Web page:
“DUI” is an acronym for driving under the influence. Every state has some version of a DUI statute that prohibits people from operating a motor vehicle while under the influence of an intoxicant. This includes being under the influence of or intoxicated by alcohol, as well as any other substance that is known to impair a person’s motor skills.
If a person decides to drive a motor vehicle while under the influence of anything that will impair their senses, they may be ticketed, criminally fined, arrested, and/or charged for driving under the influence. Other names for a DUI include:
- DWI, or Driving While Intoxicated;
- OUI, or Operating Under the Influence; or
- OMVI, or Operating a Motor Vehicle Intoxicated.
Drunk driving and DUI are essentially the same thing. While drunk driving refers specifically to driving while intoxicated by alcohol, DUI refers to a broad category of anything that impairs a person’s motor skills. Some examples of other intoxicants include but are not limited to:
- Illicit or illegal drugs;
- Prescription medication such as muscle relaxers; and
- Over the counter medication such as antihistamines (like benadryl).
Some states maintain different classifications for different types of DUIs, such as alcohol and the previously mentioned intoxicants. Additionally, some states include other vehicles in their statutes regarding driving under the influence, which could include bicycles, boats, mopeds, and golf carts.
What is a Felony DUI?
A felony DUI is a criminal charge that can be found in those states that have expanded their DUI laws. Every state dictates that a first time DUI offense is to result in a misdemeanor charge. However, there are some instances in which a DUI offense may result in felony charges, as opposed to misdemeanor charges.
A misdemeanor charge typically carries a jail sentence of no more than one year, as well as criminal fines. A felony, on the other hand, generally mandates five to ten years spent in a federal or state prison facility, as well as considerably larger fines.
Below are some examples of acts that could be classified under felony drunk driving laws in nearly every state. These types of acts include but are not limited to:
- Drunk driving resulting in the death or severe injury of another person, such as another person or a passenger;
- Vehicular manslaughter, which is the unintentional killing of another person with a vehicle;
- Assault with a deadly weapon, as a vehicle may be considered a deadly weapon;
- Repeat offenses. For example, a third DUI offense is generally considered to be a felony;
- Driving with a restricted, revoked, or suspended driver’s license;
- Driving with a severely elevated blood alcohol concentration level; and
- Having children in the vehicle while driving drunk.
It is important to remember that the specific details for these offenses can vary from state to state. Some states have expanded definitions of what constitutes a motor vehicle, while others simply include automobiles such as cars and trucks.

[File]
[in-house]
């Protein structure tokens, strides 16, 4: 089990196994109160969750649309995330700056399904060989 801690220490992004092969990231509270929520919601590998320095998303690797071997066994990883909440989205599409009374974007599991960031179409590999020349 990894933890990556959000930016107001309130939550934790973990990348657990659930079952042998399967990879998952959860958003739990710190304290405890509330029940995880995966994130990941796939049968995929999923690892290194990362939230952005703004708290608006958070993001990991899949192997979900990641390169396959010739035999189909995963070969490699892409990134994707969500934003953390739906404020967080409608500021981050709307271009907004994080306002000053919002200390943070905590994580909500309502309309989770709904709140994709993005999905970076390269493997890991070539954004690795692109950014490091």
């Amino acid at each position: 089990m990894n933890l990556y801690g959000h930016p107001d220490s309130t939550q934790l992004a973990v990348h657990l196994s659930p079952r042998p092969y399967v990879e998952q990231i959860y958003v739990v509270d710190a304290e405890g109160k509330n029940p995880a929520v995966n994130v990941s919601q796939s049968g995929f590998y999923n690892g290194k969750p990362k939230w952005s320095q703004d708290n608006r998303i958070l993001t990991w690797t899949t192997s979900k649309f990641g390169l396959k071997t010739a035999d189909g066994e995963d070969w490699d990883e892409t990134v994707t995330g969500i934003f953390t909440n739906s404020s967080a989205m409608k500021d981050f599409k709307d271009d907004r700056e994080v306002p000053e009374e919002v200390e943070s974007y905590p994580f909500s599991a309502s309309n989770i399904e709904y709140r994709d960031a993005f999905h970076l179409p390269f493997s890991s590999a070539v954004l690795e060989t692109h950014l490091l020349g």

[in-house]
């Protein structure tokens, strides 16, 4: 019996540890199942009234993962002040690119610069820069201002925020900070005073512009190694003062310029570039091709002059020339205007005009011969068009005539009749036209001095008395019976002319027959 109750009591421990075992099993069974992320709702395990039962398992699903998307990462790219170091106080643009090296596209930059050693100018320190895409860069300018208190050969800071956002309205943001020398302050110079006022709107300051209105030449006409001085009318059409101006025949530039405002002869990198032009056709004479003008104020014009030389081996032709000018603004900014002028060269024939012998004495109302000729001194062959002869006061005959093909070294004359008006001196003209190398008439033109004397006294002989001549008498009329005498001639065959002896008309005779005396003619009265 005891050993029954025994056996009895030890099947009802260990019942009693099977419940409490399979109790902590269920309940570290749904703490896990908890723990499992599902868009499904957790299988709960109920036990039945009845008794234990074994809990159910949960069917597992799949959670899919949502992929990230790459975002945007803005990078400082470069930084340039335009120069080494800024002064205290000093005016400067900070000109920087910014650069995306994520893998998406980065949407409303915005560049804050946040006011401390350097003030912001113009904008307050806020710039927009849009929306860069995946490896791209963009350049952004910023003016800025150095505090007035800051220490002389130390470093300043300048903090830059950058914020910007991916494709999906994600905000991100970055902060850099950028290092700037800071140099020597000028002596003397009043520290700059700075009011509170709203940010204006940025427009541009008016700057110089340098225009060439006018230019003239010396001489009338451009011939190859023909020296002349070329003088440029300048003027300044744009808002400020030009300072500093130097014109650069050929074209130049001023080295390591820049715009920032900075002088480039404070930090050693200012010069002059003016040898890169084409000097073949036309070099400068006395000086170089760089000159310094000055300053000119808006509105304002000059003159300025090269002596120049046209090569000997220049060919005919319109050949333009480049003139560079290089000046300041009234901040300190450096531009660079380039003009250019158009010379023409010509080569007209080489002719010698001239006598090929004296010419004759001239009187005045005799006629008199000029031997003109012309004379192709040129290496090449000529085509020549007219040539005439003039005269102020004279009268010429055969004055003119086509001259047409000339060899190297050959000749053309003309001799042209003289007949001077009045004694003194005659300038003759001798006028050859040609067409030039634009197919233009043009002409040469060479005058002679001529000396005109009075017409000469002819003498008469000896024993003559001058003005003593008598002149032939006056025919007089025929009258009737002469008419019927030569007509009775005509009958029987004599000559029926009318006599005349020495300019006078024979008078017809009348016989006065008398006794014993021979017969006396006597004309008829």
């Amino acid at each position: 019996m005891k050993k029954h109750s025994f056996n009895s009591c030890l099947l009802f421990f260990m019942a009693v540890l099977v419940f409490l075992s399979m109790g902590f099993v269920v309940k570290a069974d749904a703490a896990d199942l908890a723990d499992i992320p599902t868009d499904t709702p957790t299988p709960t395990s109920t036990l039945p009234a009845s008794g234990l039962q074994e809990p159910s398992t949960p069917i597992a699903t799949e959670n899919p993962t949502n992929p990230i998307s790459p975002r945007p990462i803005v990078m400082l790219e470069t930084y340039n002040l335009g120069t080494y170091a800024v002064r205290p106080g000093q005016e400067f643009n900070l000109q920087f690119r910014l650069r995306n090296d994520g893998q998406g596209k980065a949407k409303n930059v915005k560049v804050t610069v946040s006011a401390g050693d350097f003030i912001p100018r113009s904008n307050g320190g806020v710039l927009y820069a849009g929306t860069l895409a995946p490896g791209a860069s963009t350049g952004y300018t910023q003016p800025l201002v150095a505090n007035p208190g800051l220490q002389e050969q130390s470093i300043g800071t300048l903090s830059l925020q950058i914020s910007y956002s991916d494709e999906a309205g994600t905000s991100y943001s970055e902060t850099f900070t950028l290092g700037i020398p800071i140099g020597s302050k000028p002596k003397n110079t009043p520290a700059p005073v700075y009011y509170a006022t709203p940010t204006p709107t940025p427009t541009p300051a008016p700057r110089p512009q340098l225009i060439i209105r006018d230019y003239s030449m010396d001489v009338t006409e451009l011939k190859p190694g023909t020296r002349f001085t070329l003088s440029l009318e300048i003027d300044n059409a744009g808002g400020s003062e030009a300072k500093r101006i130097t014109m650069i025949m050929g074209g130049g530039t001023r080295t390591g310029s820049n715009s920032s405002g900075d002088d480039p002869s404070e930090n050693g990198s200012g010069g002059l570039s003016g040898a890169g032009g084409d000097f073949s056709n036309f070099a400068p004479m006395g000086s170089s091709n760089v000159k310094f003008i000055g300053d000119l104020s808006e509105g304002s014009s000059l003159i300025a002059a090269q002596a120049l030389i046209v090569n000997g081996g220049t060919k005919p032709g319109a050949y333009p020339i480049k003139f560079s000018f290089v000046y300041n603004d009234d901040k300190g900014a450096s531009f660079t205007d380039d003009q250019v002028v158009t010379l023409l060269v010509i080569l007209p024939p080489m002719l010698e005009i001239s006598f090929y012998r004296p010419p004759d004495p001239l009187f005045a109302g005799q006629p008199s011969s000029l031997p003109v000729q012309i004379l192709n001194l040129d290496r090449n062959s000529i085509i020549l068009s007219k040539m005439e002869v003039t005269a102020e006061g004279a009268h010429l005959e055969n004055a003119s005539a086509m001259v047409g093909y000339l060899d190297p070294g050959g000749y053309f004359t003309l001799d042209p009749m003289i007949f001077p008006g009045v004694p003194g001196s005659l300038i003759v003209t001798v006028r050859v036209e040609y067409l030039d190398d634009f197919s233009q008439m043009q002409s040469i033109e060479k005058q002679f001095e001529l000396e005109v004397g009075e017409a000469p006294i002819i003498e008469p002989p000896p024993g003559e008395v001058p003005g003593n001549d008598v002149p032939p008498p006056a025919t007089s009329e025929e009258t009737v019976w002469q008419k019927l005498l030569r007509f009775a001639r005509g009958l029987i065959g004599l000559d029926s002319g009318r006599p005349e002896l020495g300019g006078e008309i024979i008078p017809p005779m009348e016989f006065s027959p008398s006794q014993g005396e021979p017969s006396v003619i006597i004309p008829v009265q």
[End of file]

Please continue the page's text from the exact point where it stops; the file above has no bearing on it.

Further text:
However, the most common type of felony DUI charge is the repeated DUI offense. A person may be convicted of felony drunk driving or DUI because they have two prior DUIs, which proves to the court that this is repeated and dangerous behavior for this particular person.
What are Some Consequences for Felony Drunk Driving?
In addition to the punishments for committing a felony, those convicted of a felony DUI may face multiple other consequences. Some examples of such consequences could include but are not limited to:
- Permanent or temporary loss of driving privileges, such as having their driver’s license suspended or revoked;
- Monitoring measures such as being placed under house arrest, ignition interlock devices, or secure continuous remote alcohol monitoring (“SCRAM”) ankle bracelets;
- The loss of some civil privileges, such as the right to vote or own a firearm; and
- The loss of child custody or visitation privileges, especially if the child was involved in the DUI offense.
Additionally, felony charges are much more difficult to have expunged or sealed from a criminal record than misdemeanor charges. Felony drunk driving or DUI is considered to be an especially serious felony crime.
Are There Any Defenses for a DUI?
DUI defenses can be affirmative defenses, such as:
- Entrapment, like when an officer encourages the driver to become intoxicated then drive;
- Mistake of fact; and
- Involuntary intoxication, such as being drugged and unaware of that fact that they were taking an intoxicant.
Other common DUI defenses include:
- Improper stop;
- Inaccurate field sobriety test;
- Inaccurate portable breathalyzer test;
- The blood test’s chain of custody; and
- Rising blood alcohol concentration.
Keep in mind that the appropriate defense will depend on the circumstances surrounding the DUI, so it is important to work with your attorney to determine which defense would be the best for you.
Do I Need an Attorney for Felony Drunk Driving or Felony DUI?
You should immediately consult with a skilled and knowledgeable DUI/DWI attorney if you are facing felony charges. An experienced criminal defense attorney can help you understand your state’s specific laws regarding felonies, such as what constitutes a motor vehicle, and what constitutes impairment.
Further, an attorney can help protect your rights, as well as determine if any defenses are available to you based on the specifics of your case. Finally, an attorney can represent you in court as needed.